the financial stability of U.S. wheat farmers.
This scandal has already triggered
rejections of imports from Japan and South Korea.
What is evident here, but not expressed or emphasized, is that the
government agencies who are supposed to be regulating biotech
companies from Monsanto on down are actually their biggest backers -
and it includes more than just regulatory approval.
Our recent and forthcoming investigations have revealed that biotech
is the frequent recipient of government grants as they develop new
strains of GMO crops, including pharmaceutical drug strains grown in
The National Institutes of Health (NIH)
issued an estimated $6.1 billion in grant money to biotechnology
research for FY2014, and similar numbers in previous years.
Grant money is further issued through
agencies like the
National Science Foundation and other branches of the
states like Iowa have created funds to bolster genetically
modified crop research, all giving aid to biotech companies
attempting to bring GM crops to market.
This makes the federal government a partner and investor in these
unproven crops, even as they are supposed to be functioning as
Unapproved Monsanto GMO Wheat Caught
Tainting an Oregon Field
Instead, Secretary of Agriculture Tom Vilsack is, in reality,
one of the biggest de facto lobbyists for genetically engineered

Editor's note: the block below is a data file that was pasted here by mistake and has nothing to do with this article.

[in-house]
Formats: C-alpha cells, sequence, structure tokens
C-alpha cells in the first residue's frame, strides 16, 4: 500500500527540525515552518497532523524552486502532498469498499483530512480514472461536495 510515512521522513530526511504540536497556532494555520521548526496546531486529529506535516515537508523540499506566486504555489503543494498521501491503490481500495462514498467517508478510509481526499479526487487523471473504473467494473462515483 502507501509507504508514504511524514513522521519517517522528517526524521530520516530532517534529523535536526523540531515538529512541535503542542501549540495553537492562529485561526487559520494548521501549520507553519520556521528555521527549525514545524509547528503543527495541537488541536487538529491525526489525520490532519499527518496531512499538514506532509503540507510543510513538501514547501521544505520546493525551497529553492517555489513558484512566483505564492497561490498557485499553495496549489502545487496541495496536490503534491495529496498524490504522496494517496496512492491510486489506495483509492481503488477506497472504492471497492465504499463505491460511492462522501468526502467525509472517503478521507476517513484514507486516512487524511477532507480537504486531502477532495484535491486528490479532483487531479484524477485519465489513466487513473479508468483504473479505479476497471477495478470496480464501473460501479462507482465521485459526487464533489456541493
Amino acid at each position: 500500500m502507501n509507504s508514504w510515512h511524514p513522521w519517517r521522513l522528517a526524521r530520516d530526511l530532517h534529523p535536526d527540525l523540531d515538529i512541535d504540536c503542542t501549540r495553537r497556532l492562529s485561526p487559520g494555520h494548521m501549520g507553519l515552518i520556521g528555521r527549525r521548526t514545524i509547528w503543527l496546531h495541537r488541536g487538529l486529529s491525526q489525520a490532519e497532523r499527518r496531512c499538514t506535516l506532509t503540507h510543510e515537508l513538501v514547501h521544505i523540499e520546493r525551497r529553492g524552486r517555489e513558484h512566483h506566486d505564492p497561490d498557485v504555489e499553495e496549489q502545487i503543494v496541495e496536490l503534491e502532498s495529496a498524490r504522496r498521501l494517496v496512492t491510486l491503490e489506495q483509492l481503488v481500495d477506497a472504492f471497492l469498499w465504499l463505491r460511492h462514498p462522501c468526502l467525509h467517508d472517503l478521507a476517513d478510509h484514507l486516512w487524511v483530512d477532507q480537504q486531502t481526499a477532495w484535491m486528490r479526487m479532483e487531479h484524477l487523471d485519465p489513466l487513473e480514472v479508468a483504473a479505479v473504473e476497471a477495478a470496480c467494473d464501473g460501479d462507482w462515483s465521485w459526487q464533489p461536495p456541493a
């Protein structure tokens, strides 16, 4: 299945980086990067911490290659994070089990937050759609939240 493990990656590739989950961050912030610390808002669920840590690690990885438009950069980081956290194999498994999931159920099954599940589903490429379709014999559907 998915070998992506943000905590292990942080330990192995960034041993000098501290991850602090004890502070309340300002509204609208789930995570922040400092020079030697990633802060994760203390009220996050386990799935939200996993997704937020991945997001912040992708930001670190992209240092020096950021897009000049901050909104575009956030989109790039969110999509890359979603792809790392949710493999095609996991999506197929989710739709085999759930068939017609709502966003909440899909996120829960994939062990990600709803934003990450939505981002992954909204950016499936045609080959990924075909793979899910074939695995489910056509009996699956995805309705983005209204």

crops, having pushed legislation that protects GM crops, argued
against containment of open air experimental pharma crops, and even
set up the Iowa Values Fund, which has given biotech financial
incentives to plant in Iowa.
While governor in Iowa, Vilsack was even
named ‘Governor of the Year’ by the largest GMO lobbying group,
the Biotechnology Industry Organization.
Further assistance for private biotech corporations has come from
their partnerships with various seed research and storage facilities
which operate with the philanthropic and NGO arm to coordinate a
global agricultural policy.
The USDA’s National Center for Genetic Resources Preservation, like
its international counterparts Consultative Group on
International Agricultural Research -
CGIAR - (created by the
Rockefeller Foundation) and the
Global Crop Diversity Trust, under the UN’s Food and Agriculture
Organization and directed by the
Rockefeller Foundation-funded Friends of Global Crop
Diversity, Ltd., work to preserve farmer-derived and wild
varieties of plant and animal species, as well as “improved” (i.e.
The major foundations, including the
Bill and Melinda
Gates Foundation (who
recently funded a wheat research facility in Mexico) and
the aforementioned Rockefeller Foundation are heavily involved in
this organizational structure, overlapping with their significant
agenda in controlling global agriculture and promoting the use of
genetically modified crops as a (dubious) solution to world hunger.
These centers, like the much-discussed arctic
seed vaults, contain a “Noah’s Ark” genetic reservoir,
even as consequences from genetically modified agriculture - both
intended and unintended - threaten the viability of farmers and the
continuity of organic life on earth.